When Confederate Gen. Robert E. Lee surrendered to Union Gen. Ulysses S. Grant at Appomattox Court House, Virginia, on April 9, 1865,joyous citizens decorated Lincoln's horse, Old Bob, with flags and led him triumphantly through the streets of Springfield. A week later, on April 14, Lincoln was shot and died the next day. On May 5, Old Bob was again decorated---this time in a black mourning blanket---and marched through Springfield for the last time as part of his former owner's funeral procession. Here, Old Bob stands in mourning garb in front of the family home on Jackson Street.
Simple chores had important cultural significance for men in Lincoln's day. A neighbor reports that Lincoln "kept his own horse---fed and curried it,---fed and milked his own cow." It was customary for men of all stripes to care for horses, but for those from Southern backgrounds (which in pre-Civil War Illinois was the majority---including Lincoln) milking was strictly women's work. In following the New England custom of men milking, Lincoln reflected a willingness to adopt "Yankee" attitudes that some of his Southern neighbors found degrading. No one could fault him on cultural grounds, however, over horses. His bodyguard claimed Lincoln was "passionately fond of fine Horses." His opponents ridiculed his appearance in the saddle as being
Lincoln "loved his horse well."
So said Lincoln's next-door neighbor, James Gourley. Lincoln owned several horses over the years---Tom, Belle, Old Buck, and finally Robin, whom Lincoln nicknamed "Old Bob" to distinguish him from his son Robert, "Young Bob." Old Buck and Old Bob, in particular, spent long hours trodding across many miles of Illinois prairie during the years when their owner was a circuit riding lawyer. A fellow lawyer once described Lincoln riding to court "behind his own horse, which was an indifferent, raw boned specimen." This was probably Old Buck, as others described Old Bob as a "pretty horse" of "bright reddish brown." When Lincoln visited Springfield in 1836, his horse strayed or was stolen. It is not known if he got it back. He was still a resident of New Salem at the time.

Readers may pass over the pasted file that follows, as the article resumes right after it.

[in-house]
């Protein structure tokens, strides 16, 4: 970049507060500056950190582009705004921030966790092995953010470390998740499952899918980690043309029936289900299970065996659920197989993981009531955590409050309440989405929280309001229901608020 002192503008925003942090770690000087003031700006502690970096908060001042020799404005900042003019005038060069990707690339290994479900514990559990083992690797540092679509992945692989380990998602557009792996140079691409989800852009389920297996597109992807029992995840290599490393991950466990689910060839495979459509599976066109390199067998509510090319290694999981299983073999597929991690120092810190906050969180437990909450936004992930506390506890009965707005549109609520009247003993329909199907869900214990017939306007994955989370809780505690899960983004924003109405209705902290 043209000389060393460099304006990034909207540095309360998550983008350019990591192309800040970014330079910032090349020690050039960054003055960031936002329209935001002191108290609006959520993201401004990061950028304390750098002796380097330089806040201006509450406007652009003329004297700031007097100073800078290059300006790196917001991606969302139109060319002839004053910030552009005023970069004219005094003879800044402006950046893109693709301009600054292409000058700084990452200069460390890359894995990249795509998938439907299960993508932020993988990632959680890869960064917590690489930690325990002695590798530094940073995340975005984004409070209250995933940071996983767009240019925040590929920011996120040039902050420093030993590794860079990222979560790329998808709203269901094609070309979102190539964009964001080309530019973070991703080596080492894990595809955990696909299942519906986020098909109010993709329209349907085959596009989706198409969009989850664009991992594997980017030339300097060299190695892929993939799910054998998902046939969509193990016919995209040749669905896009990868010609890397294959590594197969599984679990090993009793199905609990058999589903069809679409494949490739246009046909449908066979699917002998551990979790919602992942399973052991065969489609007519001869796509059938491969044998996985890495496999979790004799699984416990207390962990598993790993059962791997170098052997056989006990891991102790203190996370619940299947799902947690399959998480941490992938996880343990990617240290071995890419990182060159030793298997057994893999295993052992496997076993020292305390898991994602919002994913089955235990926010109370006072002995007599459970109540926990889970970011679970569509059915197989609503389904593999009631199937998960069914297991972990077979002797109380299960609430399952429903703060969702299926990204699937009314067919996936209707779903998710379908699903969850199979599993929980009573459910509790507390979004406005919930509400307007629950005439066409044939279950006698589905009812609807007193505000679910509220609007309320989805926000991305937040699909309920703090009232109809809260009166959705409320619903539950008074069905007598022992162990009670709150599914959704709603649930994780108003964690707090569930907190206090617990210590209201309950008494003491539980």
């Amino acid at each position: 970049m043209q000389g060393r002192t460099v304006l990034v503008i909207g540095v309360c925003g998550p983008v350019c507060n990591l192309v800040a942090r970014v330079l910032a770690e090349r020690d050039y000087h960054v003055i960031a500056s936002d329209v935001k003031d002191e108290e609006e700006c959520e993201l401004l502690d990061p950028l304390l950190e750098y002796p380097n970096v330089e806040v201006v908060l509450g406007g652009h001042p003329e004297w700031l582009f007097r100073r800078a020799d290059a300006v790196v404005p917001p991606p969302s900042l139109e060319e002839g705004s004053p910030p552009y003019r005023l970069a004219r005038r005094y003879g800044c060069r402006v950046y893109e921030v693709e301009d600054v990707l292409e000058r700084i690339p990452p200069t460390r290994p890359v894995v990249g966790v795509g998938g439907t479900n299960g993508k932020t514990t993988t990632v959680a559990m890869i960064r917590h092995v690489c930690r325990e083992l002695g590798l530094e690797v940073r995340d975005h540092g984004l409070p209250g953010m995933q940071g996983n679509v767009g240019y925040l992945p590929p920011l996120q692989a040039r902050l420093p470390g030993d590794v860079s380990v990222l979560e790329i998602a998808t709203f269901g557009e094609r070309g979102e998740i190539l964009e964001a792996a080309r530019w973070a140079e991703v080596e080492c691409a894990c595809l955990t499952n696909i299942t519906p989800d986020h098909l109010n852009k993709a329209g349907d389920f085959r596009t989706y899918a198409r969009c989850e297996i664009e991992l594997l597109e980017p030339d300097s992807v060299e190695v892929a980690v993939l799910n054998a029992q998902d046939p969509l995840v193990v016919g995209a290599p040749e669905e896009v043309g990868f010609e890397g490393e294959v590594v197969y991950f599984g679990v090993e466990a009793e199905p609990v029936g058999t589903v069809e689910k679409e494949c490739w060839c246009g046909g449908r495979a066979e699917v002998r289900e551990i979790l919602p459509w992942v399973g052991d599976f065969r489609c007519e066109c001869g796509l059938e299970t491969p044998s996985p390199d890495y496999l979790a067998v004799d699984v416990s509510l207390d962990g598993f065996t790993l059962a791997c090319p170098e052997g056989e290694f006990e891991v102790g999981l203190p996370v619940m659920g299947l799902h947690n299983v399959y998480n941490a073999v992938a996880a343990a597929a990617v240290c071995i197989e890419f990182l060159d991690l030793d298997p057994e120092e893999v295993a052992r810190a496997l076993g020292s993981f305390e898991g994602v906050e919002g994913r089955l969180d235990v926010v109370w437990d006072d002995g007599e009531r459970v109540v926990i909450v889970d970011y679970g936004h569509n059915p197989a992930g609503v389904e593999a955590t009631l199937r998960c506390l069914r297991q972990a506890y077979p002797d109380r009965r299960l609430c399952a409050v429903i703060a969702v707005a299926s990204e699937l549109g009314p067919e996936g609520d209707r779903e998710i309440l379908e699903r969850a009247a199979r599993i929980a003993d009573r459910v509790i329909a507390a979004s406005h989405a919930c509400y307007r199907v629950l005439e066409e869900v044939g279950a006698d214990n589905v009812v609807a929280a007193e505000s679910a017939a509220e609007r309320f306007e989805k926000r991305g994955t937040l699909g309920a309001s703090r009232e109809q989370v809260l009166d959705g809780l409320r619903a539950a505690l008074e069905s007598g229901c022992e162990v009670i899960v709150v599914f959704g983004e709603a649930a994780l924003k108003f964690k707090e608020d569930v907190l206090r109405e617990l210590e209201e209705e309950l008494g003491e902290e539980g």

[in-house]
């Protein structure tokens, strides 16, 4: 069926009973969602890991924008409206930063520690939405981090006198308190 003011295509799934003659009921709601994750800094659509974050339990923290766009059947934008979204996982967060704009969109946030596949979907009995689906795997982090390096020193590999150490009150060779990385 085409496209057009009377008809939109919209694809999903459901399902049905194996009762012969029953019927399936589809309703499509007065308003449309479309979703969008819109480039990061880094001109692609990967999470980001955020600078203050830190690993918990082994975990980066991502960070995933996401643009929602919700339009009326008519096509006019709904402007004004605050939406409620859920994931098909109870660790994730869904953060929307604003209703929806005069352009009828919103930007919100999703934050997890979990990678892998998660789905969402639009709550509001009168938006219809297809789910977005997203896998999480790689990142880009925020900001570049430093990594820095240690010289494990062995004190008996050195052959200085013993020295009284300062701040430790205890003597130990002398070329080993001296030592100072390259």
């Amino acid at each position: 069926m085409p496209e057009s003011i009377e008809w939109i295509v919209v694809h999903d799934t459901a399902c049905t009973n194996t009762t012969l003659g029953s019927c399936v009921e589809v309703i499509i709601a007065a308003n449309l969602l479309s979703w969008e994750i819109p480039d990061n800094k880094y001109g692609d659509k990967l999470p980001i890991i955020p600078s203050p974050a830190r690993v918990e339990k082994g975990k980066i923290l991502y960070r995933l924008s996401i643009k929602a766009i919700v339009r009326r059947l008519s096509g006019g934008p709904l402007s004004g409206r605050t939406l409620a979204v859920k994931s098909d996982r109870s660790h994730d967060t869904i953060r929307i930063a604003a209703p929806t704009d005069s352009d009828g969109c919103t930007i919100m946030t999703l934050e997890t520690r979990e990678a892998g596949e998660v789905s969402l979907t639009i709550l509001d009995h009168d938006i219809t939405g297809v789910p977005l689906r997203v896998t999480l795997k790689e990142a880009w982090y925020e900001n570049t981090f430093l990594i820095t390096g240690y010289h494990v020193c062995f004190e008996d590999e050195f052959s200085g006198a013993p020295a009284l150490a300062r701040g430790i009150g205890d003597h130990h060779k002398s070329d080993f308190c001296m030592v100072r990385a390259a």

Strayed or Stolen
From a stable in Springfield, on Wednesday, 18th last, a large bay horse, star on his forehead, plainly marked with harness, supposed to be eight years old; had been shed all round but is believed to have lastsome of his shoes, and trots and paces. Any person who will take up said horse, and leave information at the Journal office, or with the subscriber at New-salem, shall be liberally paid for their trouble.
Marker series. This marker is included in the Looking for Lincoln marker series.
Location. 39° 47.905′ N, 89° 38.726′ W. Marker is in Springfield, Illinois, in Sangamon County. Marker is at the intersection of E. Capitol Ave. and 8th Street on E. Capitol Ave.. Touch for map. Marker is in this post office area: Springfield IL 62701, United States of America.
Other nearby markers. At least 8 other markers are within walking distance of this marker. William Beedle House (within shouting distance of this marker); Henson Lyon House (within shouting distance of this marker); Mary Lincoln's Family (within shouting distance of this marker); The Children's Lincoln (within shouting distance of this marker); Harriett Dean House (about 300 feet away, measured in a direct line); What Did Abraham Lincoln Eat? (about 300 feet away); Daily Life in 1860 (about 300 feet away); Lincoln's Carriage Maker (about 400 feet away). Touch for a list and map of all markers in Springfield.
Categories. • Animals •
Credits. This page was last revised on June 16, 2016. This page originally submitted on October 20, 2011, by Bill Pfingsten of Bel Air, Maryland. This page has been viewed 563 times since then and 39 times this year. Photos: 1, 2. submitted on October 20, 2011, by Bill Pfingsten of Bel Air, Maryland.